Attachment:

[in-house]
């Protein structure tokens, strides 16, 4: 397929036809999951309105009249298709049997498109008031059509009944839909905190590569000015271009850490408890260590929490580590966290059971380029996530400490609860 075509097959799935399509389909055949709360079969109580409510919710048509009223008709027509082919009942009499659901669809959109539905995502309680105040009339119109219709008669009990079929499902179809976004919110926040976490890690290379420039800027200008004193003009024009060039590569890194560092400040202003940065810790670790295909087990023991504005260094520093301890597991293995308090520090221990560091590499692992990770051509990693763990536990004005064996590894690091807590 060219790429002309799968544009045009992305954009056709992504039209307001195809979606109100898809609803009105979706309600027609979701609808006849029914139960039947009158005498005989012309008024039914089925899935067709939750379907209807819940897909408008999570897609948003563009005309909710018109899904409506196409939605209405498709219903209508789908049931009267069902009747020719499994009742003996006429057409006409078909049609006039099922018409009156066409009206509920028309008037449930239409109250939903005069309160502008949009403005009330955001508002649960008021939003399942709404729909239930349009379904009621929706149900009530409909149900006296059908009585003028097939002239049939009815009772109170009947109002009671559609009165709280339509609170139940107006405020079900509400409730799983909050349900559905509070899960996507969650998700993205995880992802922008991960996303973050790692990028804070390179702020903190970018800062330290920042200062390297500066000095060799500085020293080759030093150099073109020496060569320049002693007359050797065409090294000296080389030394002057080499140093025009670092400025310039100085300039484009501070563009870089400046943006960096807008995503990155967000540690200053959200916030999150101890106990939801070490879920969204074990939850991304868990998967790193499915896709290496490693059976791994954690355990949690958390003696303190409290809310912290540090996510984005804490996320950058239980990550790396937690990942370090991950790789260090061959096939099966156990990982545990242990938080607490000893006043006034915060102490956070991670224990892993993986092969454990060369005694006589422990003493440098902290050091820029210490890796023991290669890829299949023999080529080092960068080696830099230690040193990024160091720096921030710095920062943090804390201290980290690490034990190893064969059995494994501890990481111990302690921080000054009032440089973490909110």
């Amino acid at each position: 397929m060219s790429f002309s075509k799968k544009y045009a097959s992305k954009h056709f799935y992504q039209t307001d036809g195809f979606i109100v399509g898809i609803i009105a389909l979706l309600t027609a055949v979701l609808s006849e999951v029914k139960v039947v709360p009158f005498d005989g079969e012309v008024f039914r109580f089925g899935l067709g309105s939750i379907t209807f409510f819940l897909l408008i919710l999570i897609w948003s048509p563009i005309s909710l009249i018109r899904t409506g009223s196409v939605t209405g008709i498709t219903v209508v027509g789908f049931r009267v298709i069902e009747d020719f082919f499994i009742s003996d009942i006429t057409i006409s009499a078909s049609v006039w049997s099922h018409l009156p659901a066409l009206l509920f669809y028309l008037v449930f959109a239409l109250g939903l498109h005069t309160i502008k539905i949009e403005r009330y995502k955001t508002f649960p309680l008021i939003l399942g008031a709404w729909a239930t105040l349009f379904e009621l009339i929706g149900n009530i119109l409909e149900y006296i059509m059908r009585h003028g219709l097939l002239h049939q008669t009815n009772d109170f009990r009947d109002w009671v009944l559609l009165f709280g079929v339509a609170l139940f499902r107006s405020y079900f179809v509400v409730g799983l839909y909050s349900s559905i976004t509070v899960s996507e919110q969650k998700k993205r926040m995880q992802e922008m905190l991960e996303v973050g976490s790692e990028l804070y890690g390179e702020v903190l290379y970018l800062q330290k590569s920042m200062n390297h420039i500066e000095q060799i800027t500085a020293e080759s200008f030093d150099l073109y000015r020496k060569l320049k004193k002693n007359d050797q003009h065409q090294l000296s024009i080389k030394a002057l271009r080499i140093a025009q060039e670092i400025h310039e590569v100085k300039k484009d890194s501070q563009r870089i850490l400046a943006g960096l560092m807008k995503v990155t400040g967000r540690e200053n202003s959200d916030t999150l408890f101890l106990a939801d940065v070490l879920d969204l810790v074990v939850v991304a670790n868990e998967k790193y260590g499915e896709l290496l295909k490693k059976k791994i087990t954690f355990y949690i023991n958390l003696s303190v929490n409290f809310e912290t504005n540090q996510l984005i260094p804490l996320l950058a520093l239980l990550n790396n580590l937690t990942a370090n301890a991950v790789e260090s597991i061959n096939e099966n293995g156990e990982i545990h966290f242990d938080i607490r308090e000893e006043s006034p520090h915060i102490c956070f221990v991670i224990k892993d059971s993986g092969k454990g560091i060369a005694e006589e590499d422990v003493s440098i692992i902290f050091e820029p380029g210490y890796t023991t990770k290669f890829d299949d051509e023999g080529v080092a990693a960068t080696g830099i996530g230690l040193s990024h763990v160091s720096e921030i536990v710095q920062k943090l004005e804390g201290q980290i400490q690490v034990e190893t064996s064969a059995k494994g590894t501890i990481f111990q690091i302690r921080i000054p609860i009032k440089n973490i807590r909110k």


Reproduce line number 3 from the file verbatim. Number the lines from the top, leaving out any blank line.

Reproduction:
């Amino acid at each position: 397929m060219s790429f002309s075509k799968k544009y045009a097959s992305k954009h056709f799935y992504q039209t307001d036809g195809f979606i109100v399509g898809i609803i009105a389909l979706l309600t027609a055949v979701l609808s006849e999951v029914k139960v039947v709360p009158f005498d005989g079969e012309v008024f039914r109580f089925g899935l067709g309105s939750i379907t209807f409510f819940l897909l408008i919710l999570i897609w948003s048509p563009i005309s909710l009249i018109r899904t409506g009223s196409v939605t209405g008709i498709t219903v209508v027509g789908f049931r009267v298709i069902e009747d020719f082919f499994i009742s003996d009942i006429t057409i006409s009499a078909s049609v006039w049997s099922h018409l009156p659901a066409l009206l509920f669809y028309l008037v449930f959109a239409l109250g939903l498109h005069t309160i502008k539905i949009e403005r009330y995502k955001t508002f649960p309680l008021i939003l399942g008031a709404w729909a239930t105040l349009f379904e009621l009339i929706g149900n009530i119109l409909e149900y006296i059509m059908r009585h003028g219709l097939l002239h049939q008669t009815n009772d109170f009990r009947d109002w009671v009944l559609l009165f709280g079929v339509a609170l139940f499902r107006s405020y079900f179809v509400v409730g799983l839909y909050s349900s559905i976004t509070v899960s996507e919110q969650k998700k993205r926040m995880q992802e922008m905190l991960e996303v973050g976490s790692e990028l804070y890690g390179e702020v903190l290379y970018l800062q330290k590569s920042m200062n390297h420039i500066e000095q060799i800027t500085a020293e080759s200008f030093d150099l073109y000015r020496k060569l320049k004193k002693n007359d050797q003009h065409q090294l000296s024009i080389k030394a002057l271009r080499i140093a025009q060039e670092i400025h310039e590569v100085k300039k484009d890194s501070q563009r870089i850490l400046a943006g960096l560092m807008k995503v990155t400040g967000r540690e200053n202003s959200d916030t999150l408890f101890l106990a939801d940065v070490l879920d969204l810790v074990v939850v991304a670790n868990e998967k790193y260590g499915e896709l290496l295909k490693k059976k791994i087990t954690f355990y949690i023991n958390l003696s303190v929490n409290f809310e912290t504005n540090q996510l984005i260094p804490l996320l950058a520093l239980l990550n790396n580590l937690t990942a370090n301890a991950v790789e260090s597991i061959n096939e099966n293995g156990e990982i545990h966290f242990d938080i607490r308090e000893e006043s006034p520090h915060i102490c956070f221990v991670i224990k892993d059971s993986g092969k454990g560091i060369a005694e006589e590499d422990v003493s440098i692992i902290f050091e820029p380029g210490y890796t023991t990770k290669f890829d299949d051509e023999g080529v080092a990693a960068t080696g830099i996530g230690l040193s990024h763990v160091s720096e921030i536990v710095q920062k943090l004005e804390g201290q980290i400490q690490v034990e190893t064996s064969a059995k494994g590894t501890i990481f111990q690091i302690r921080i000054p609860i009032k440089n973490i807590r909110k």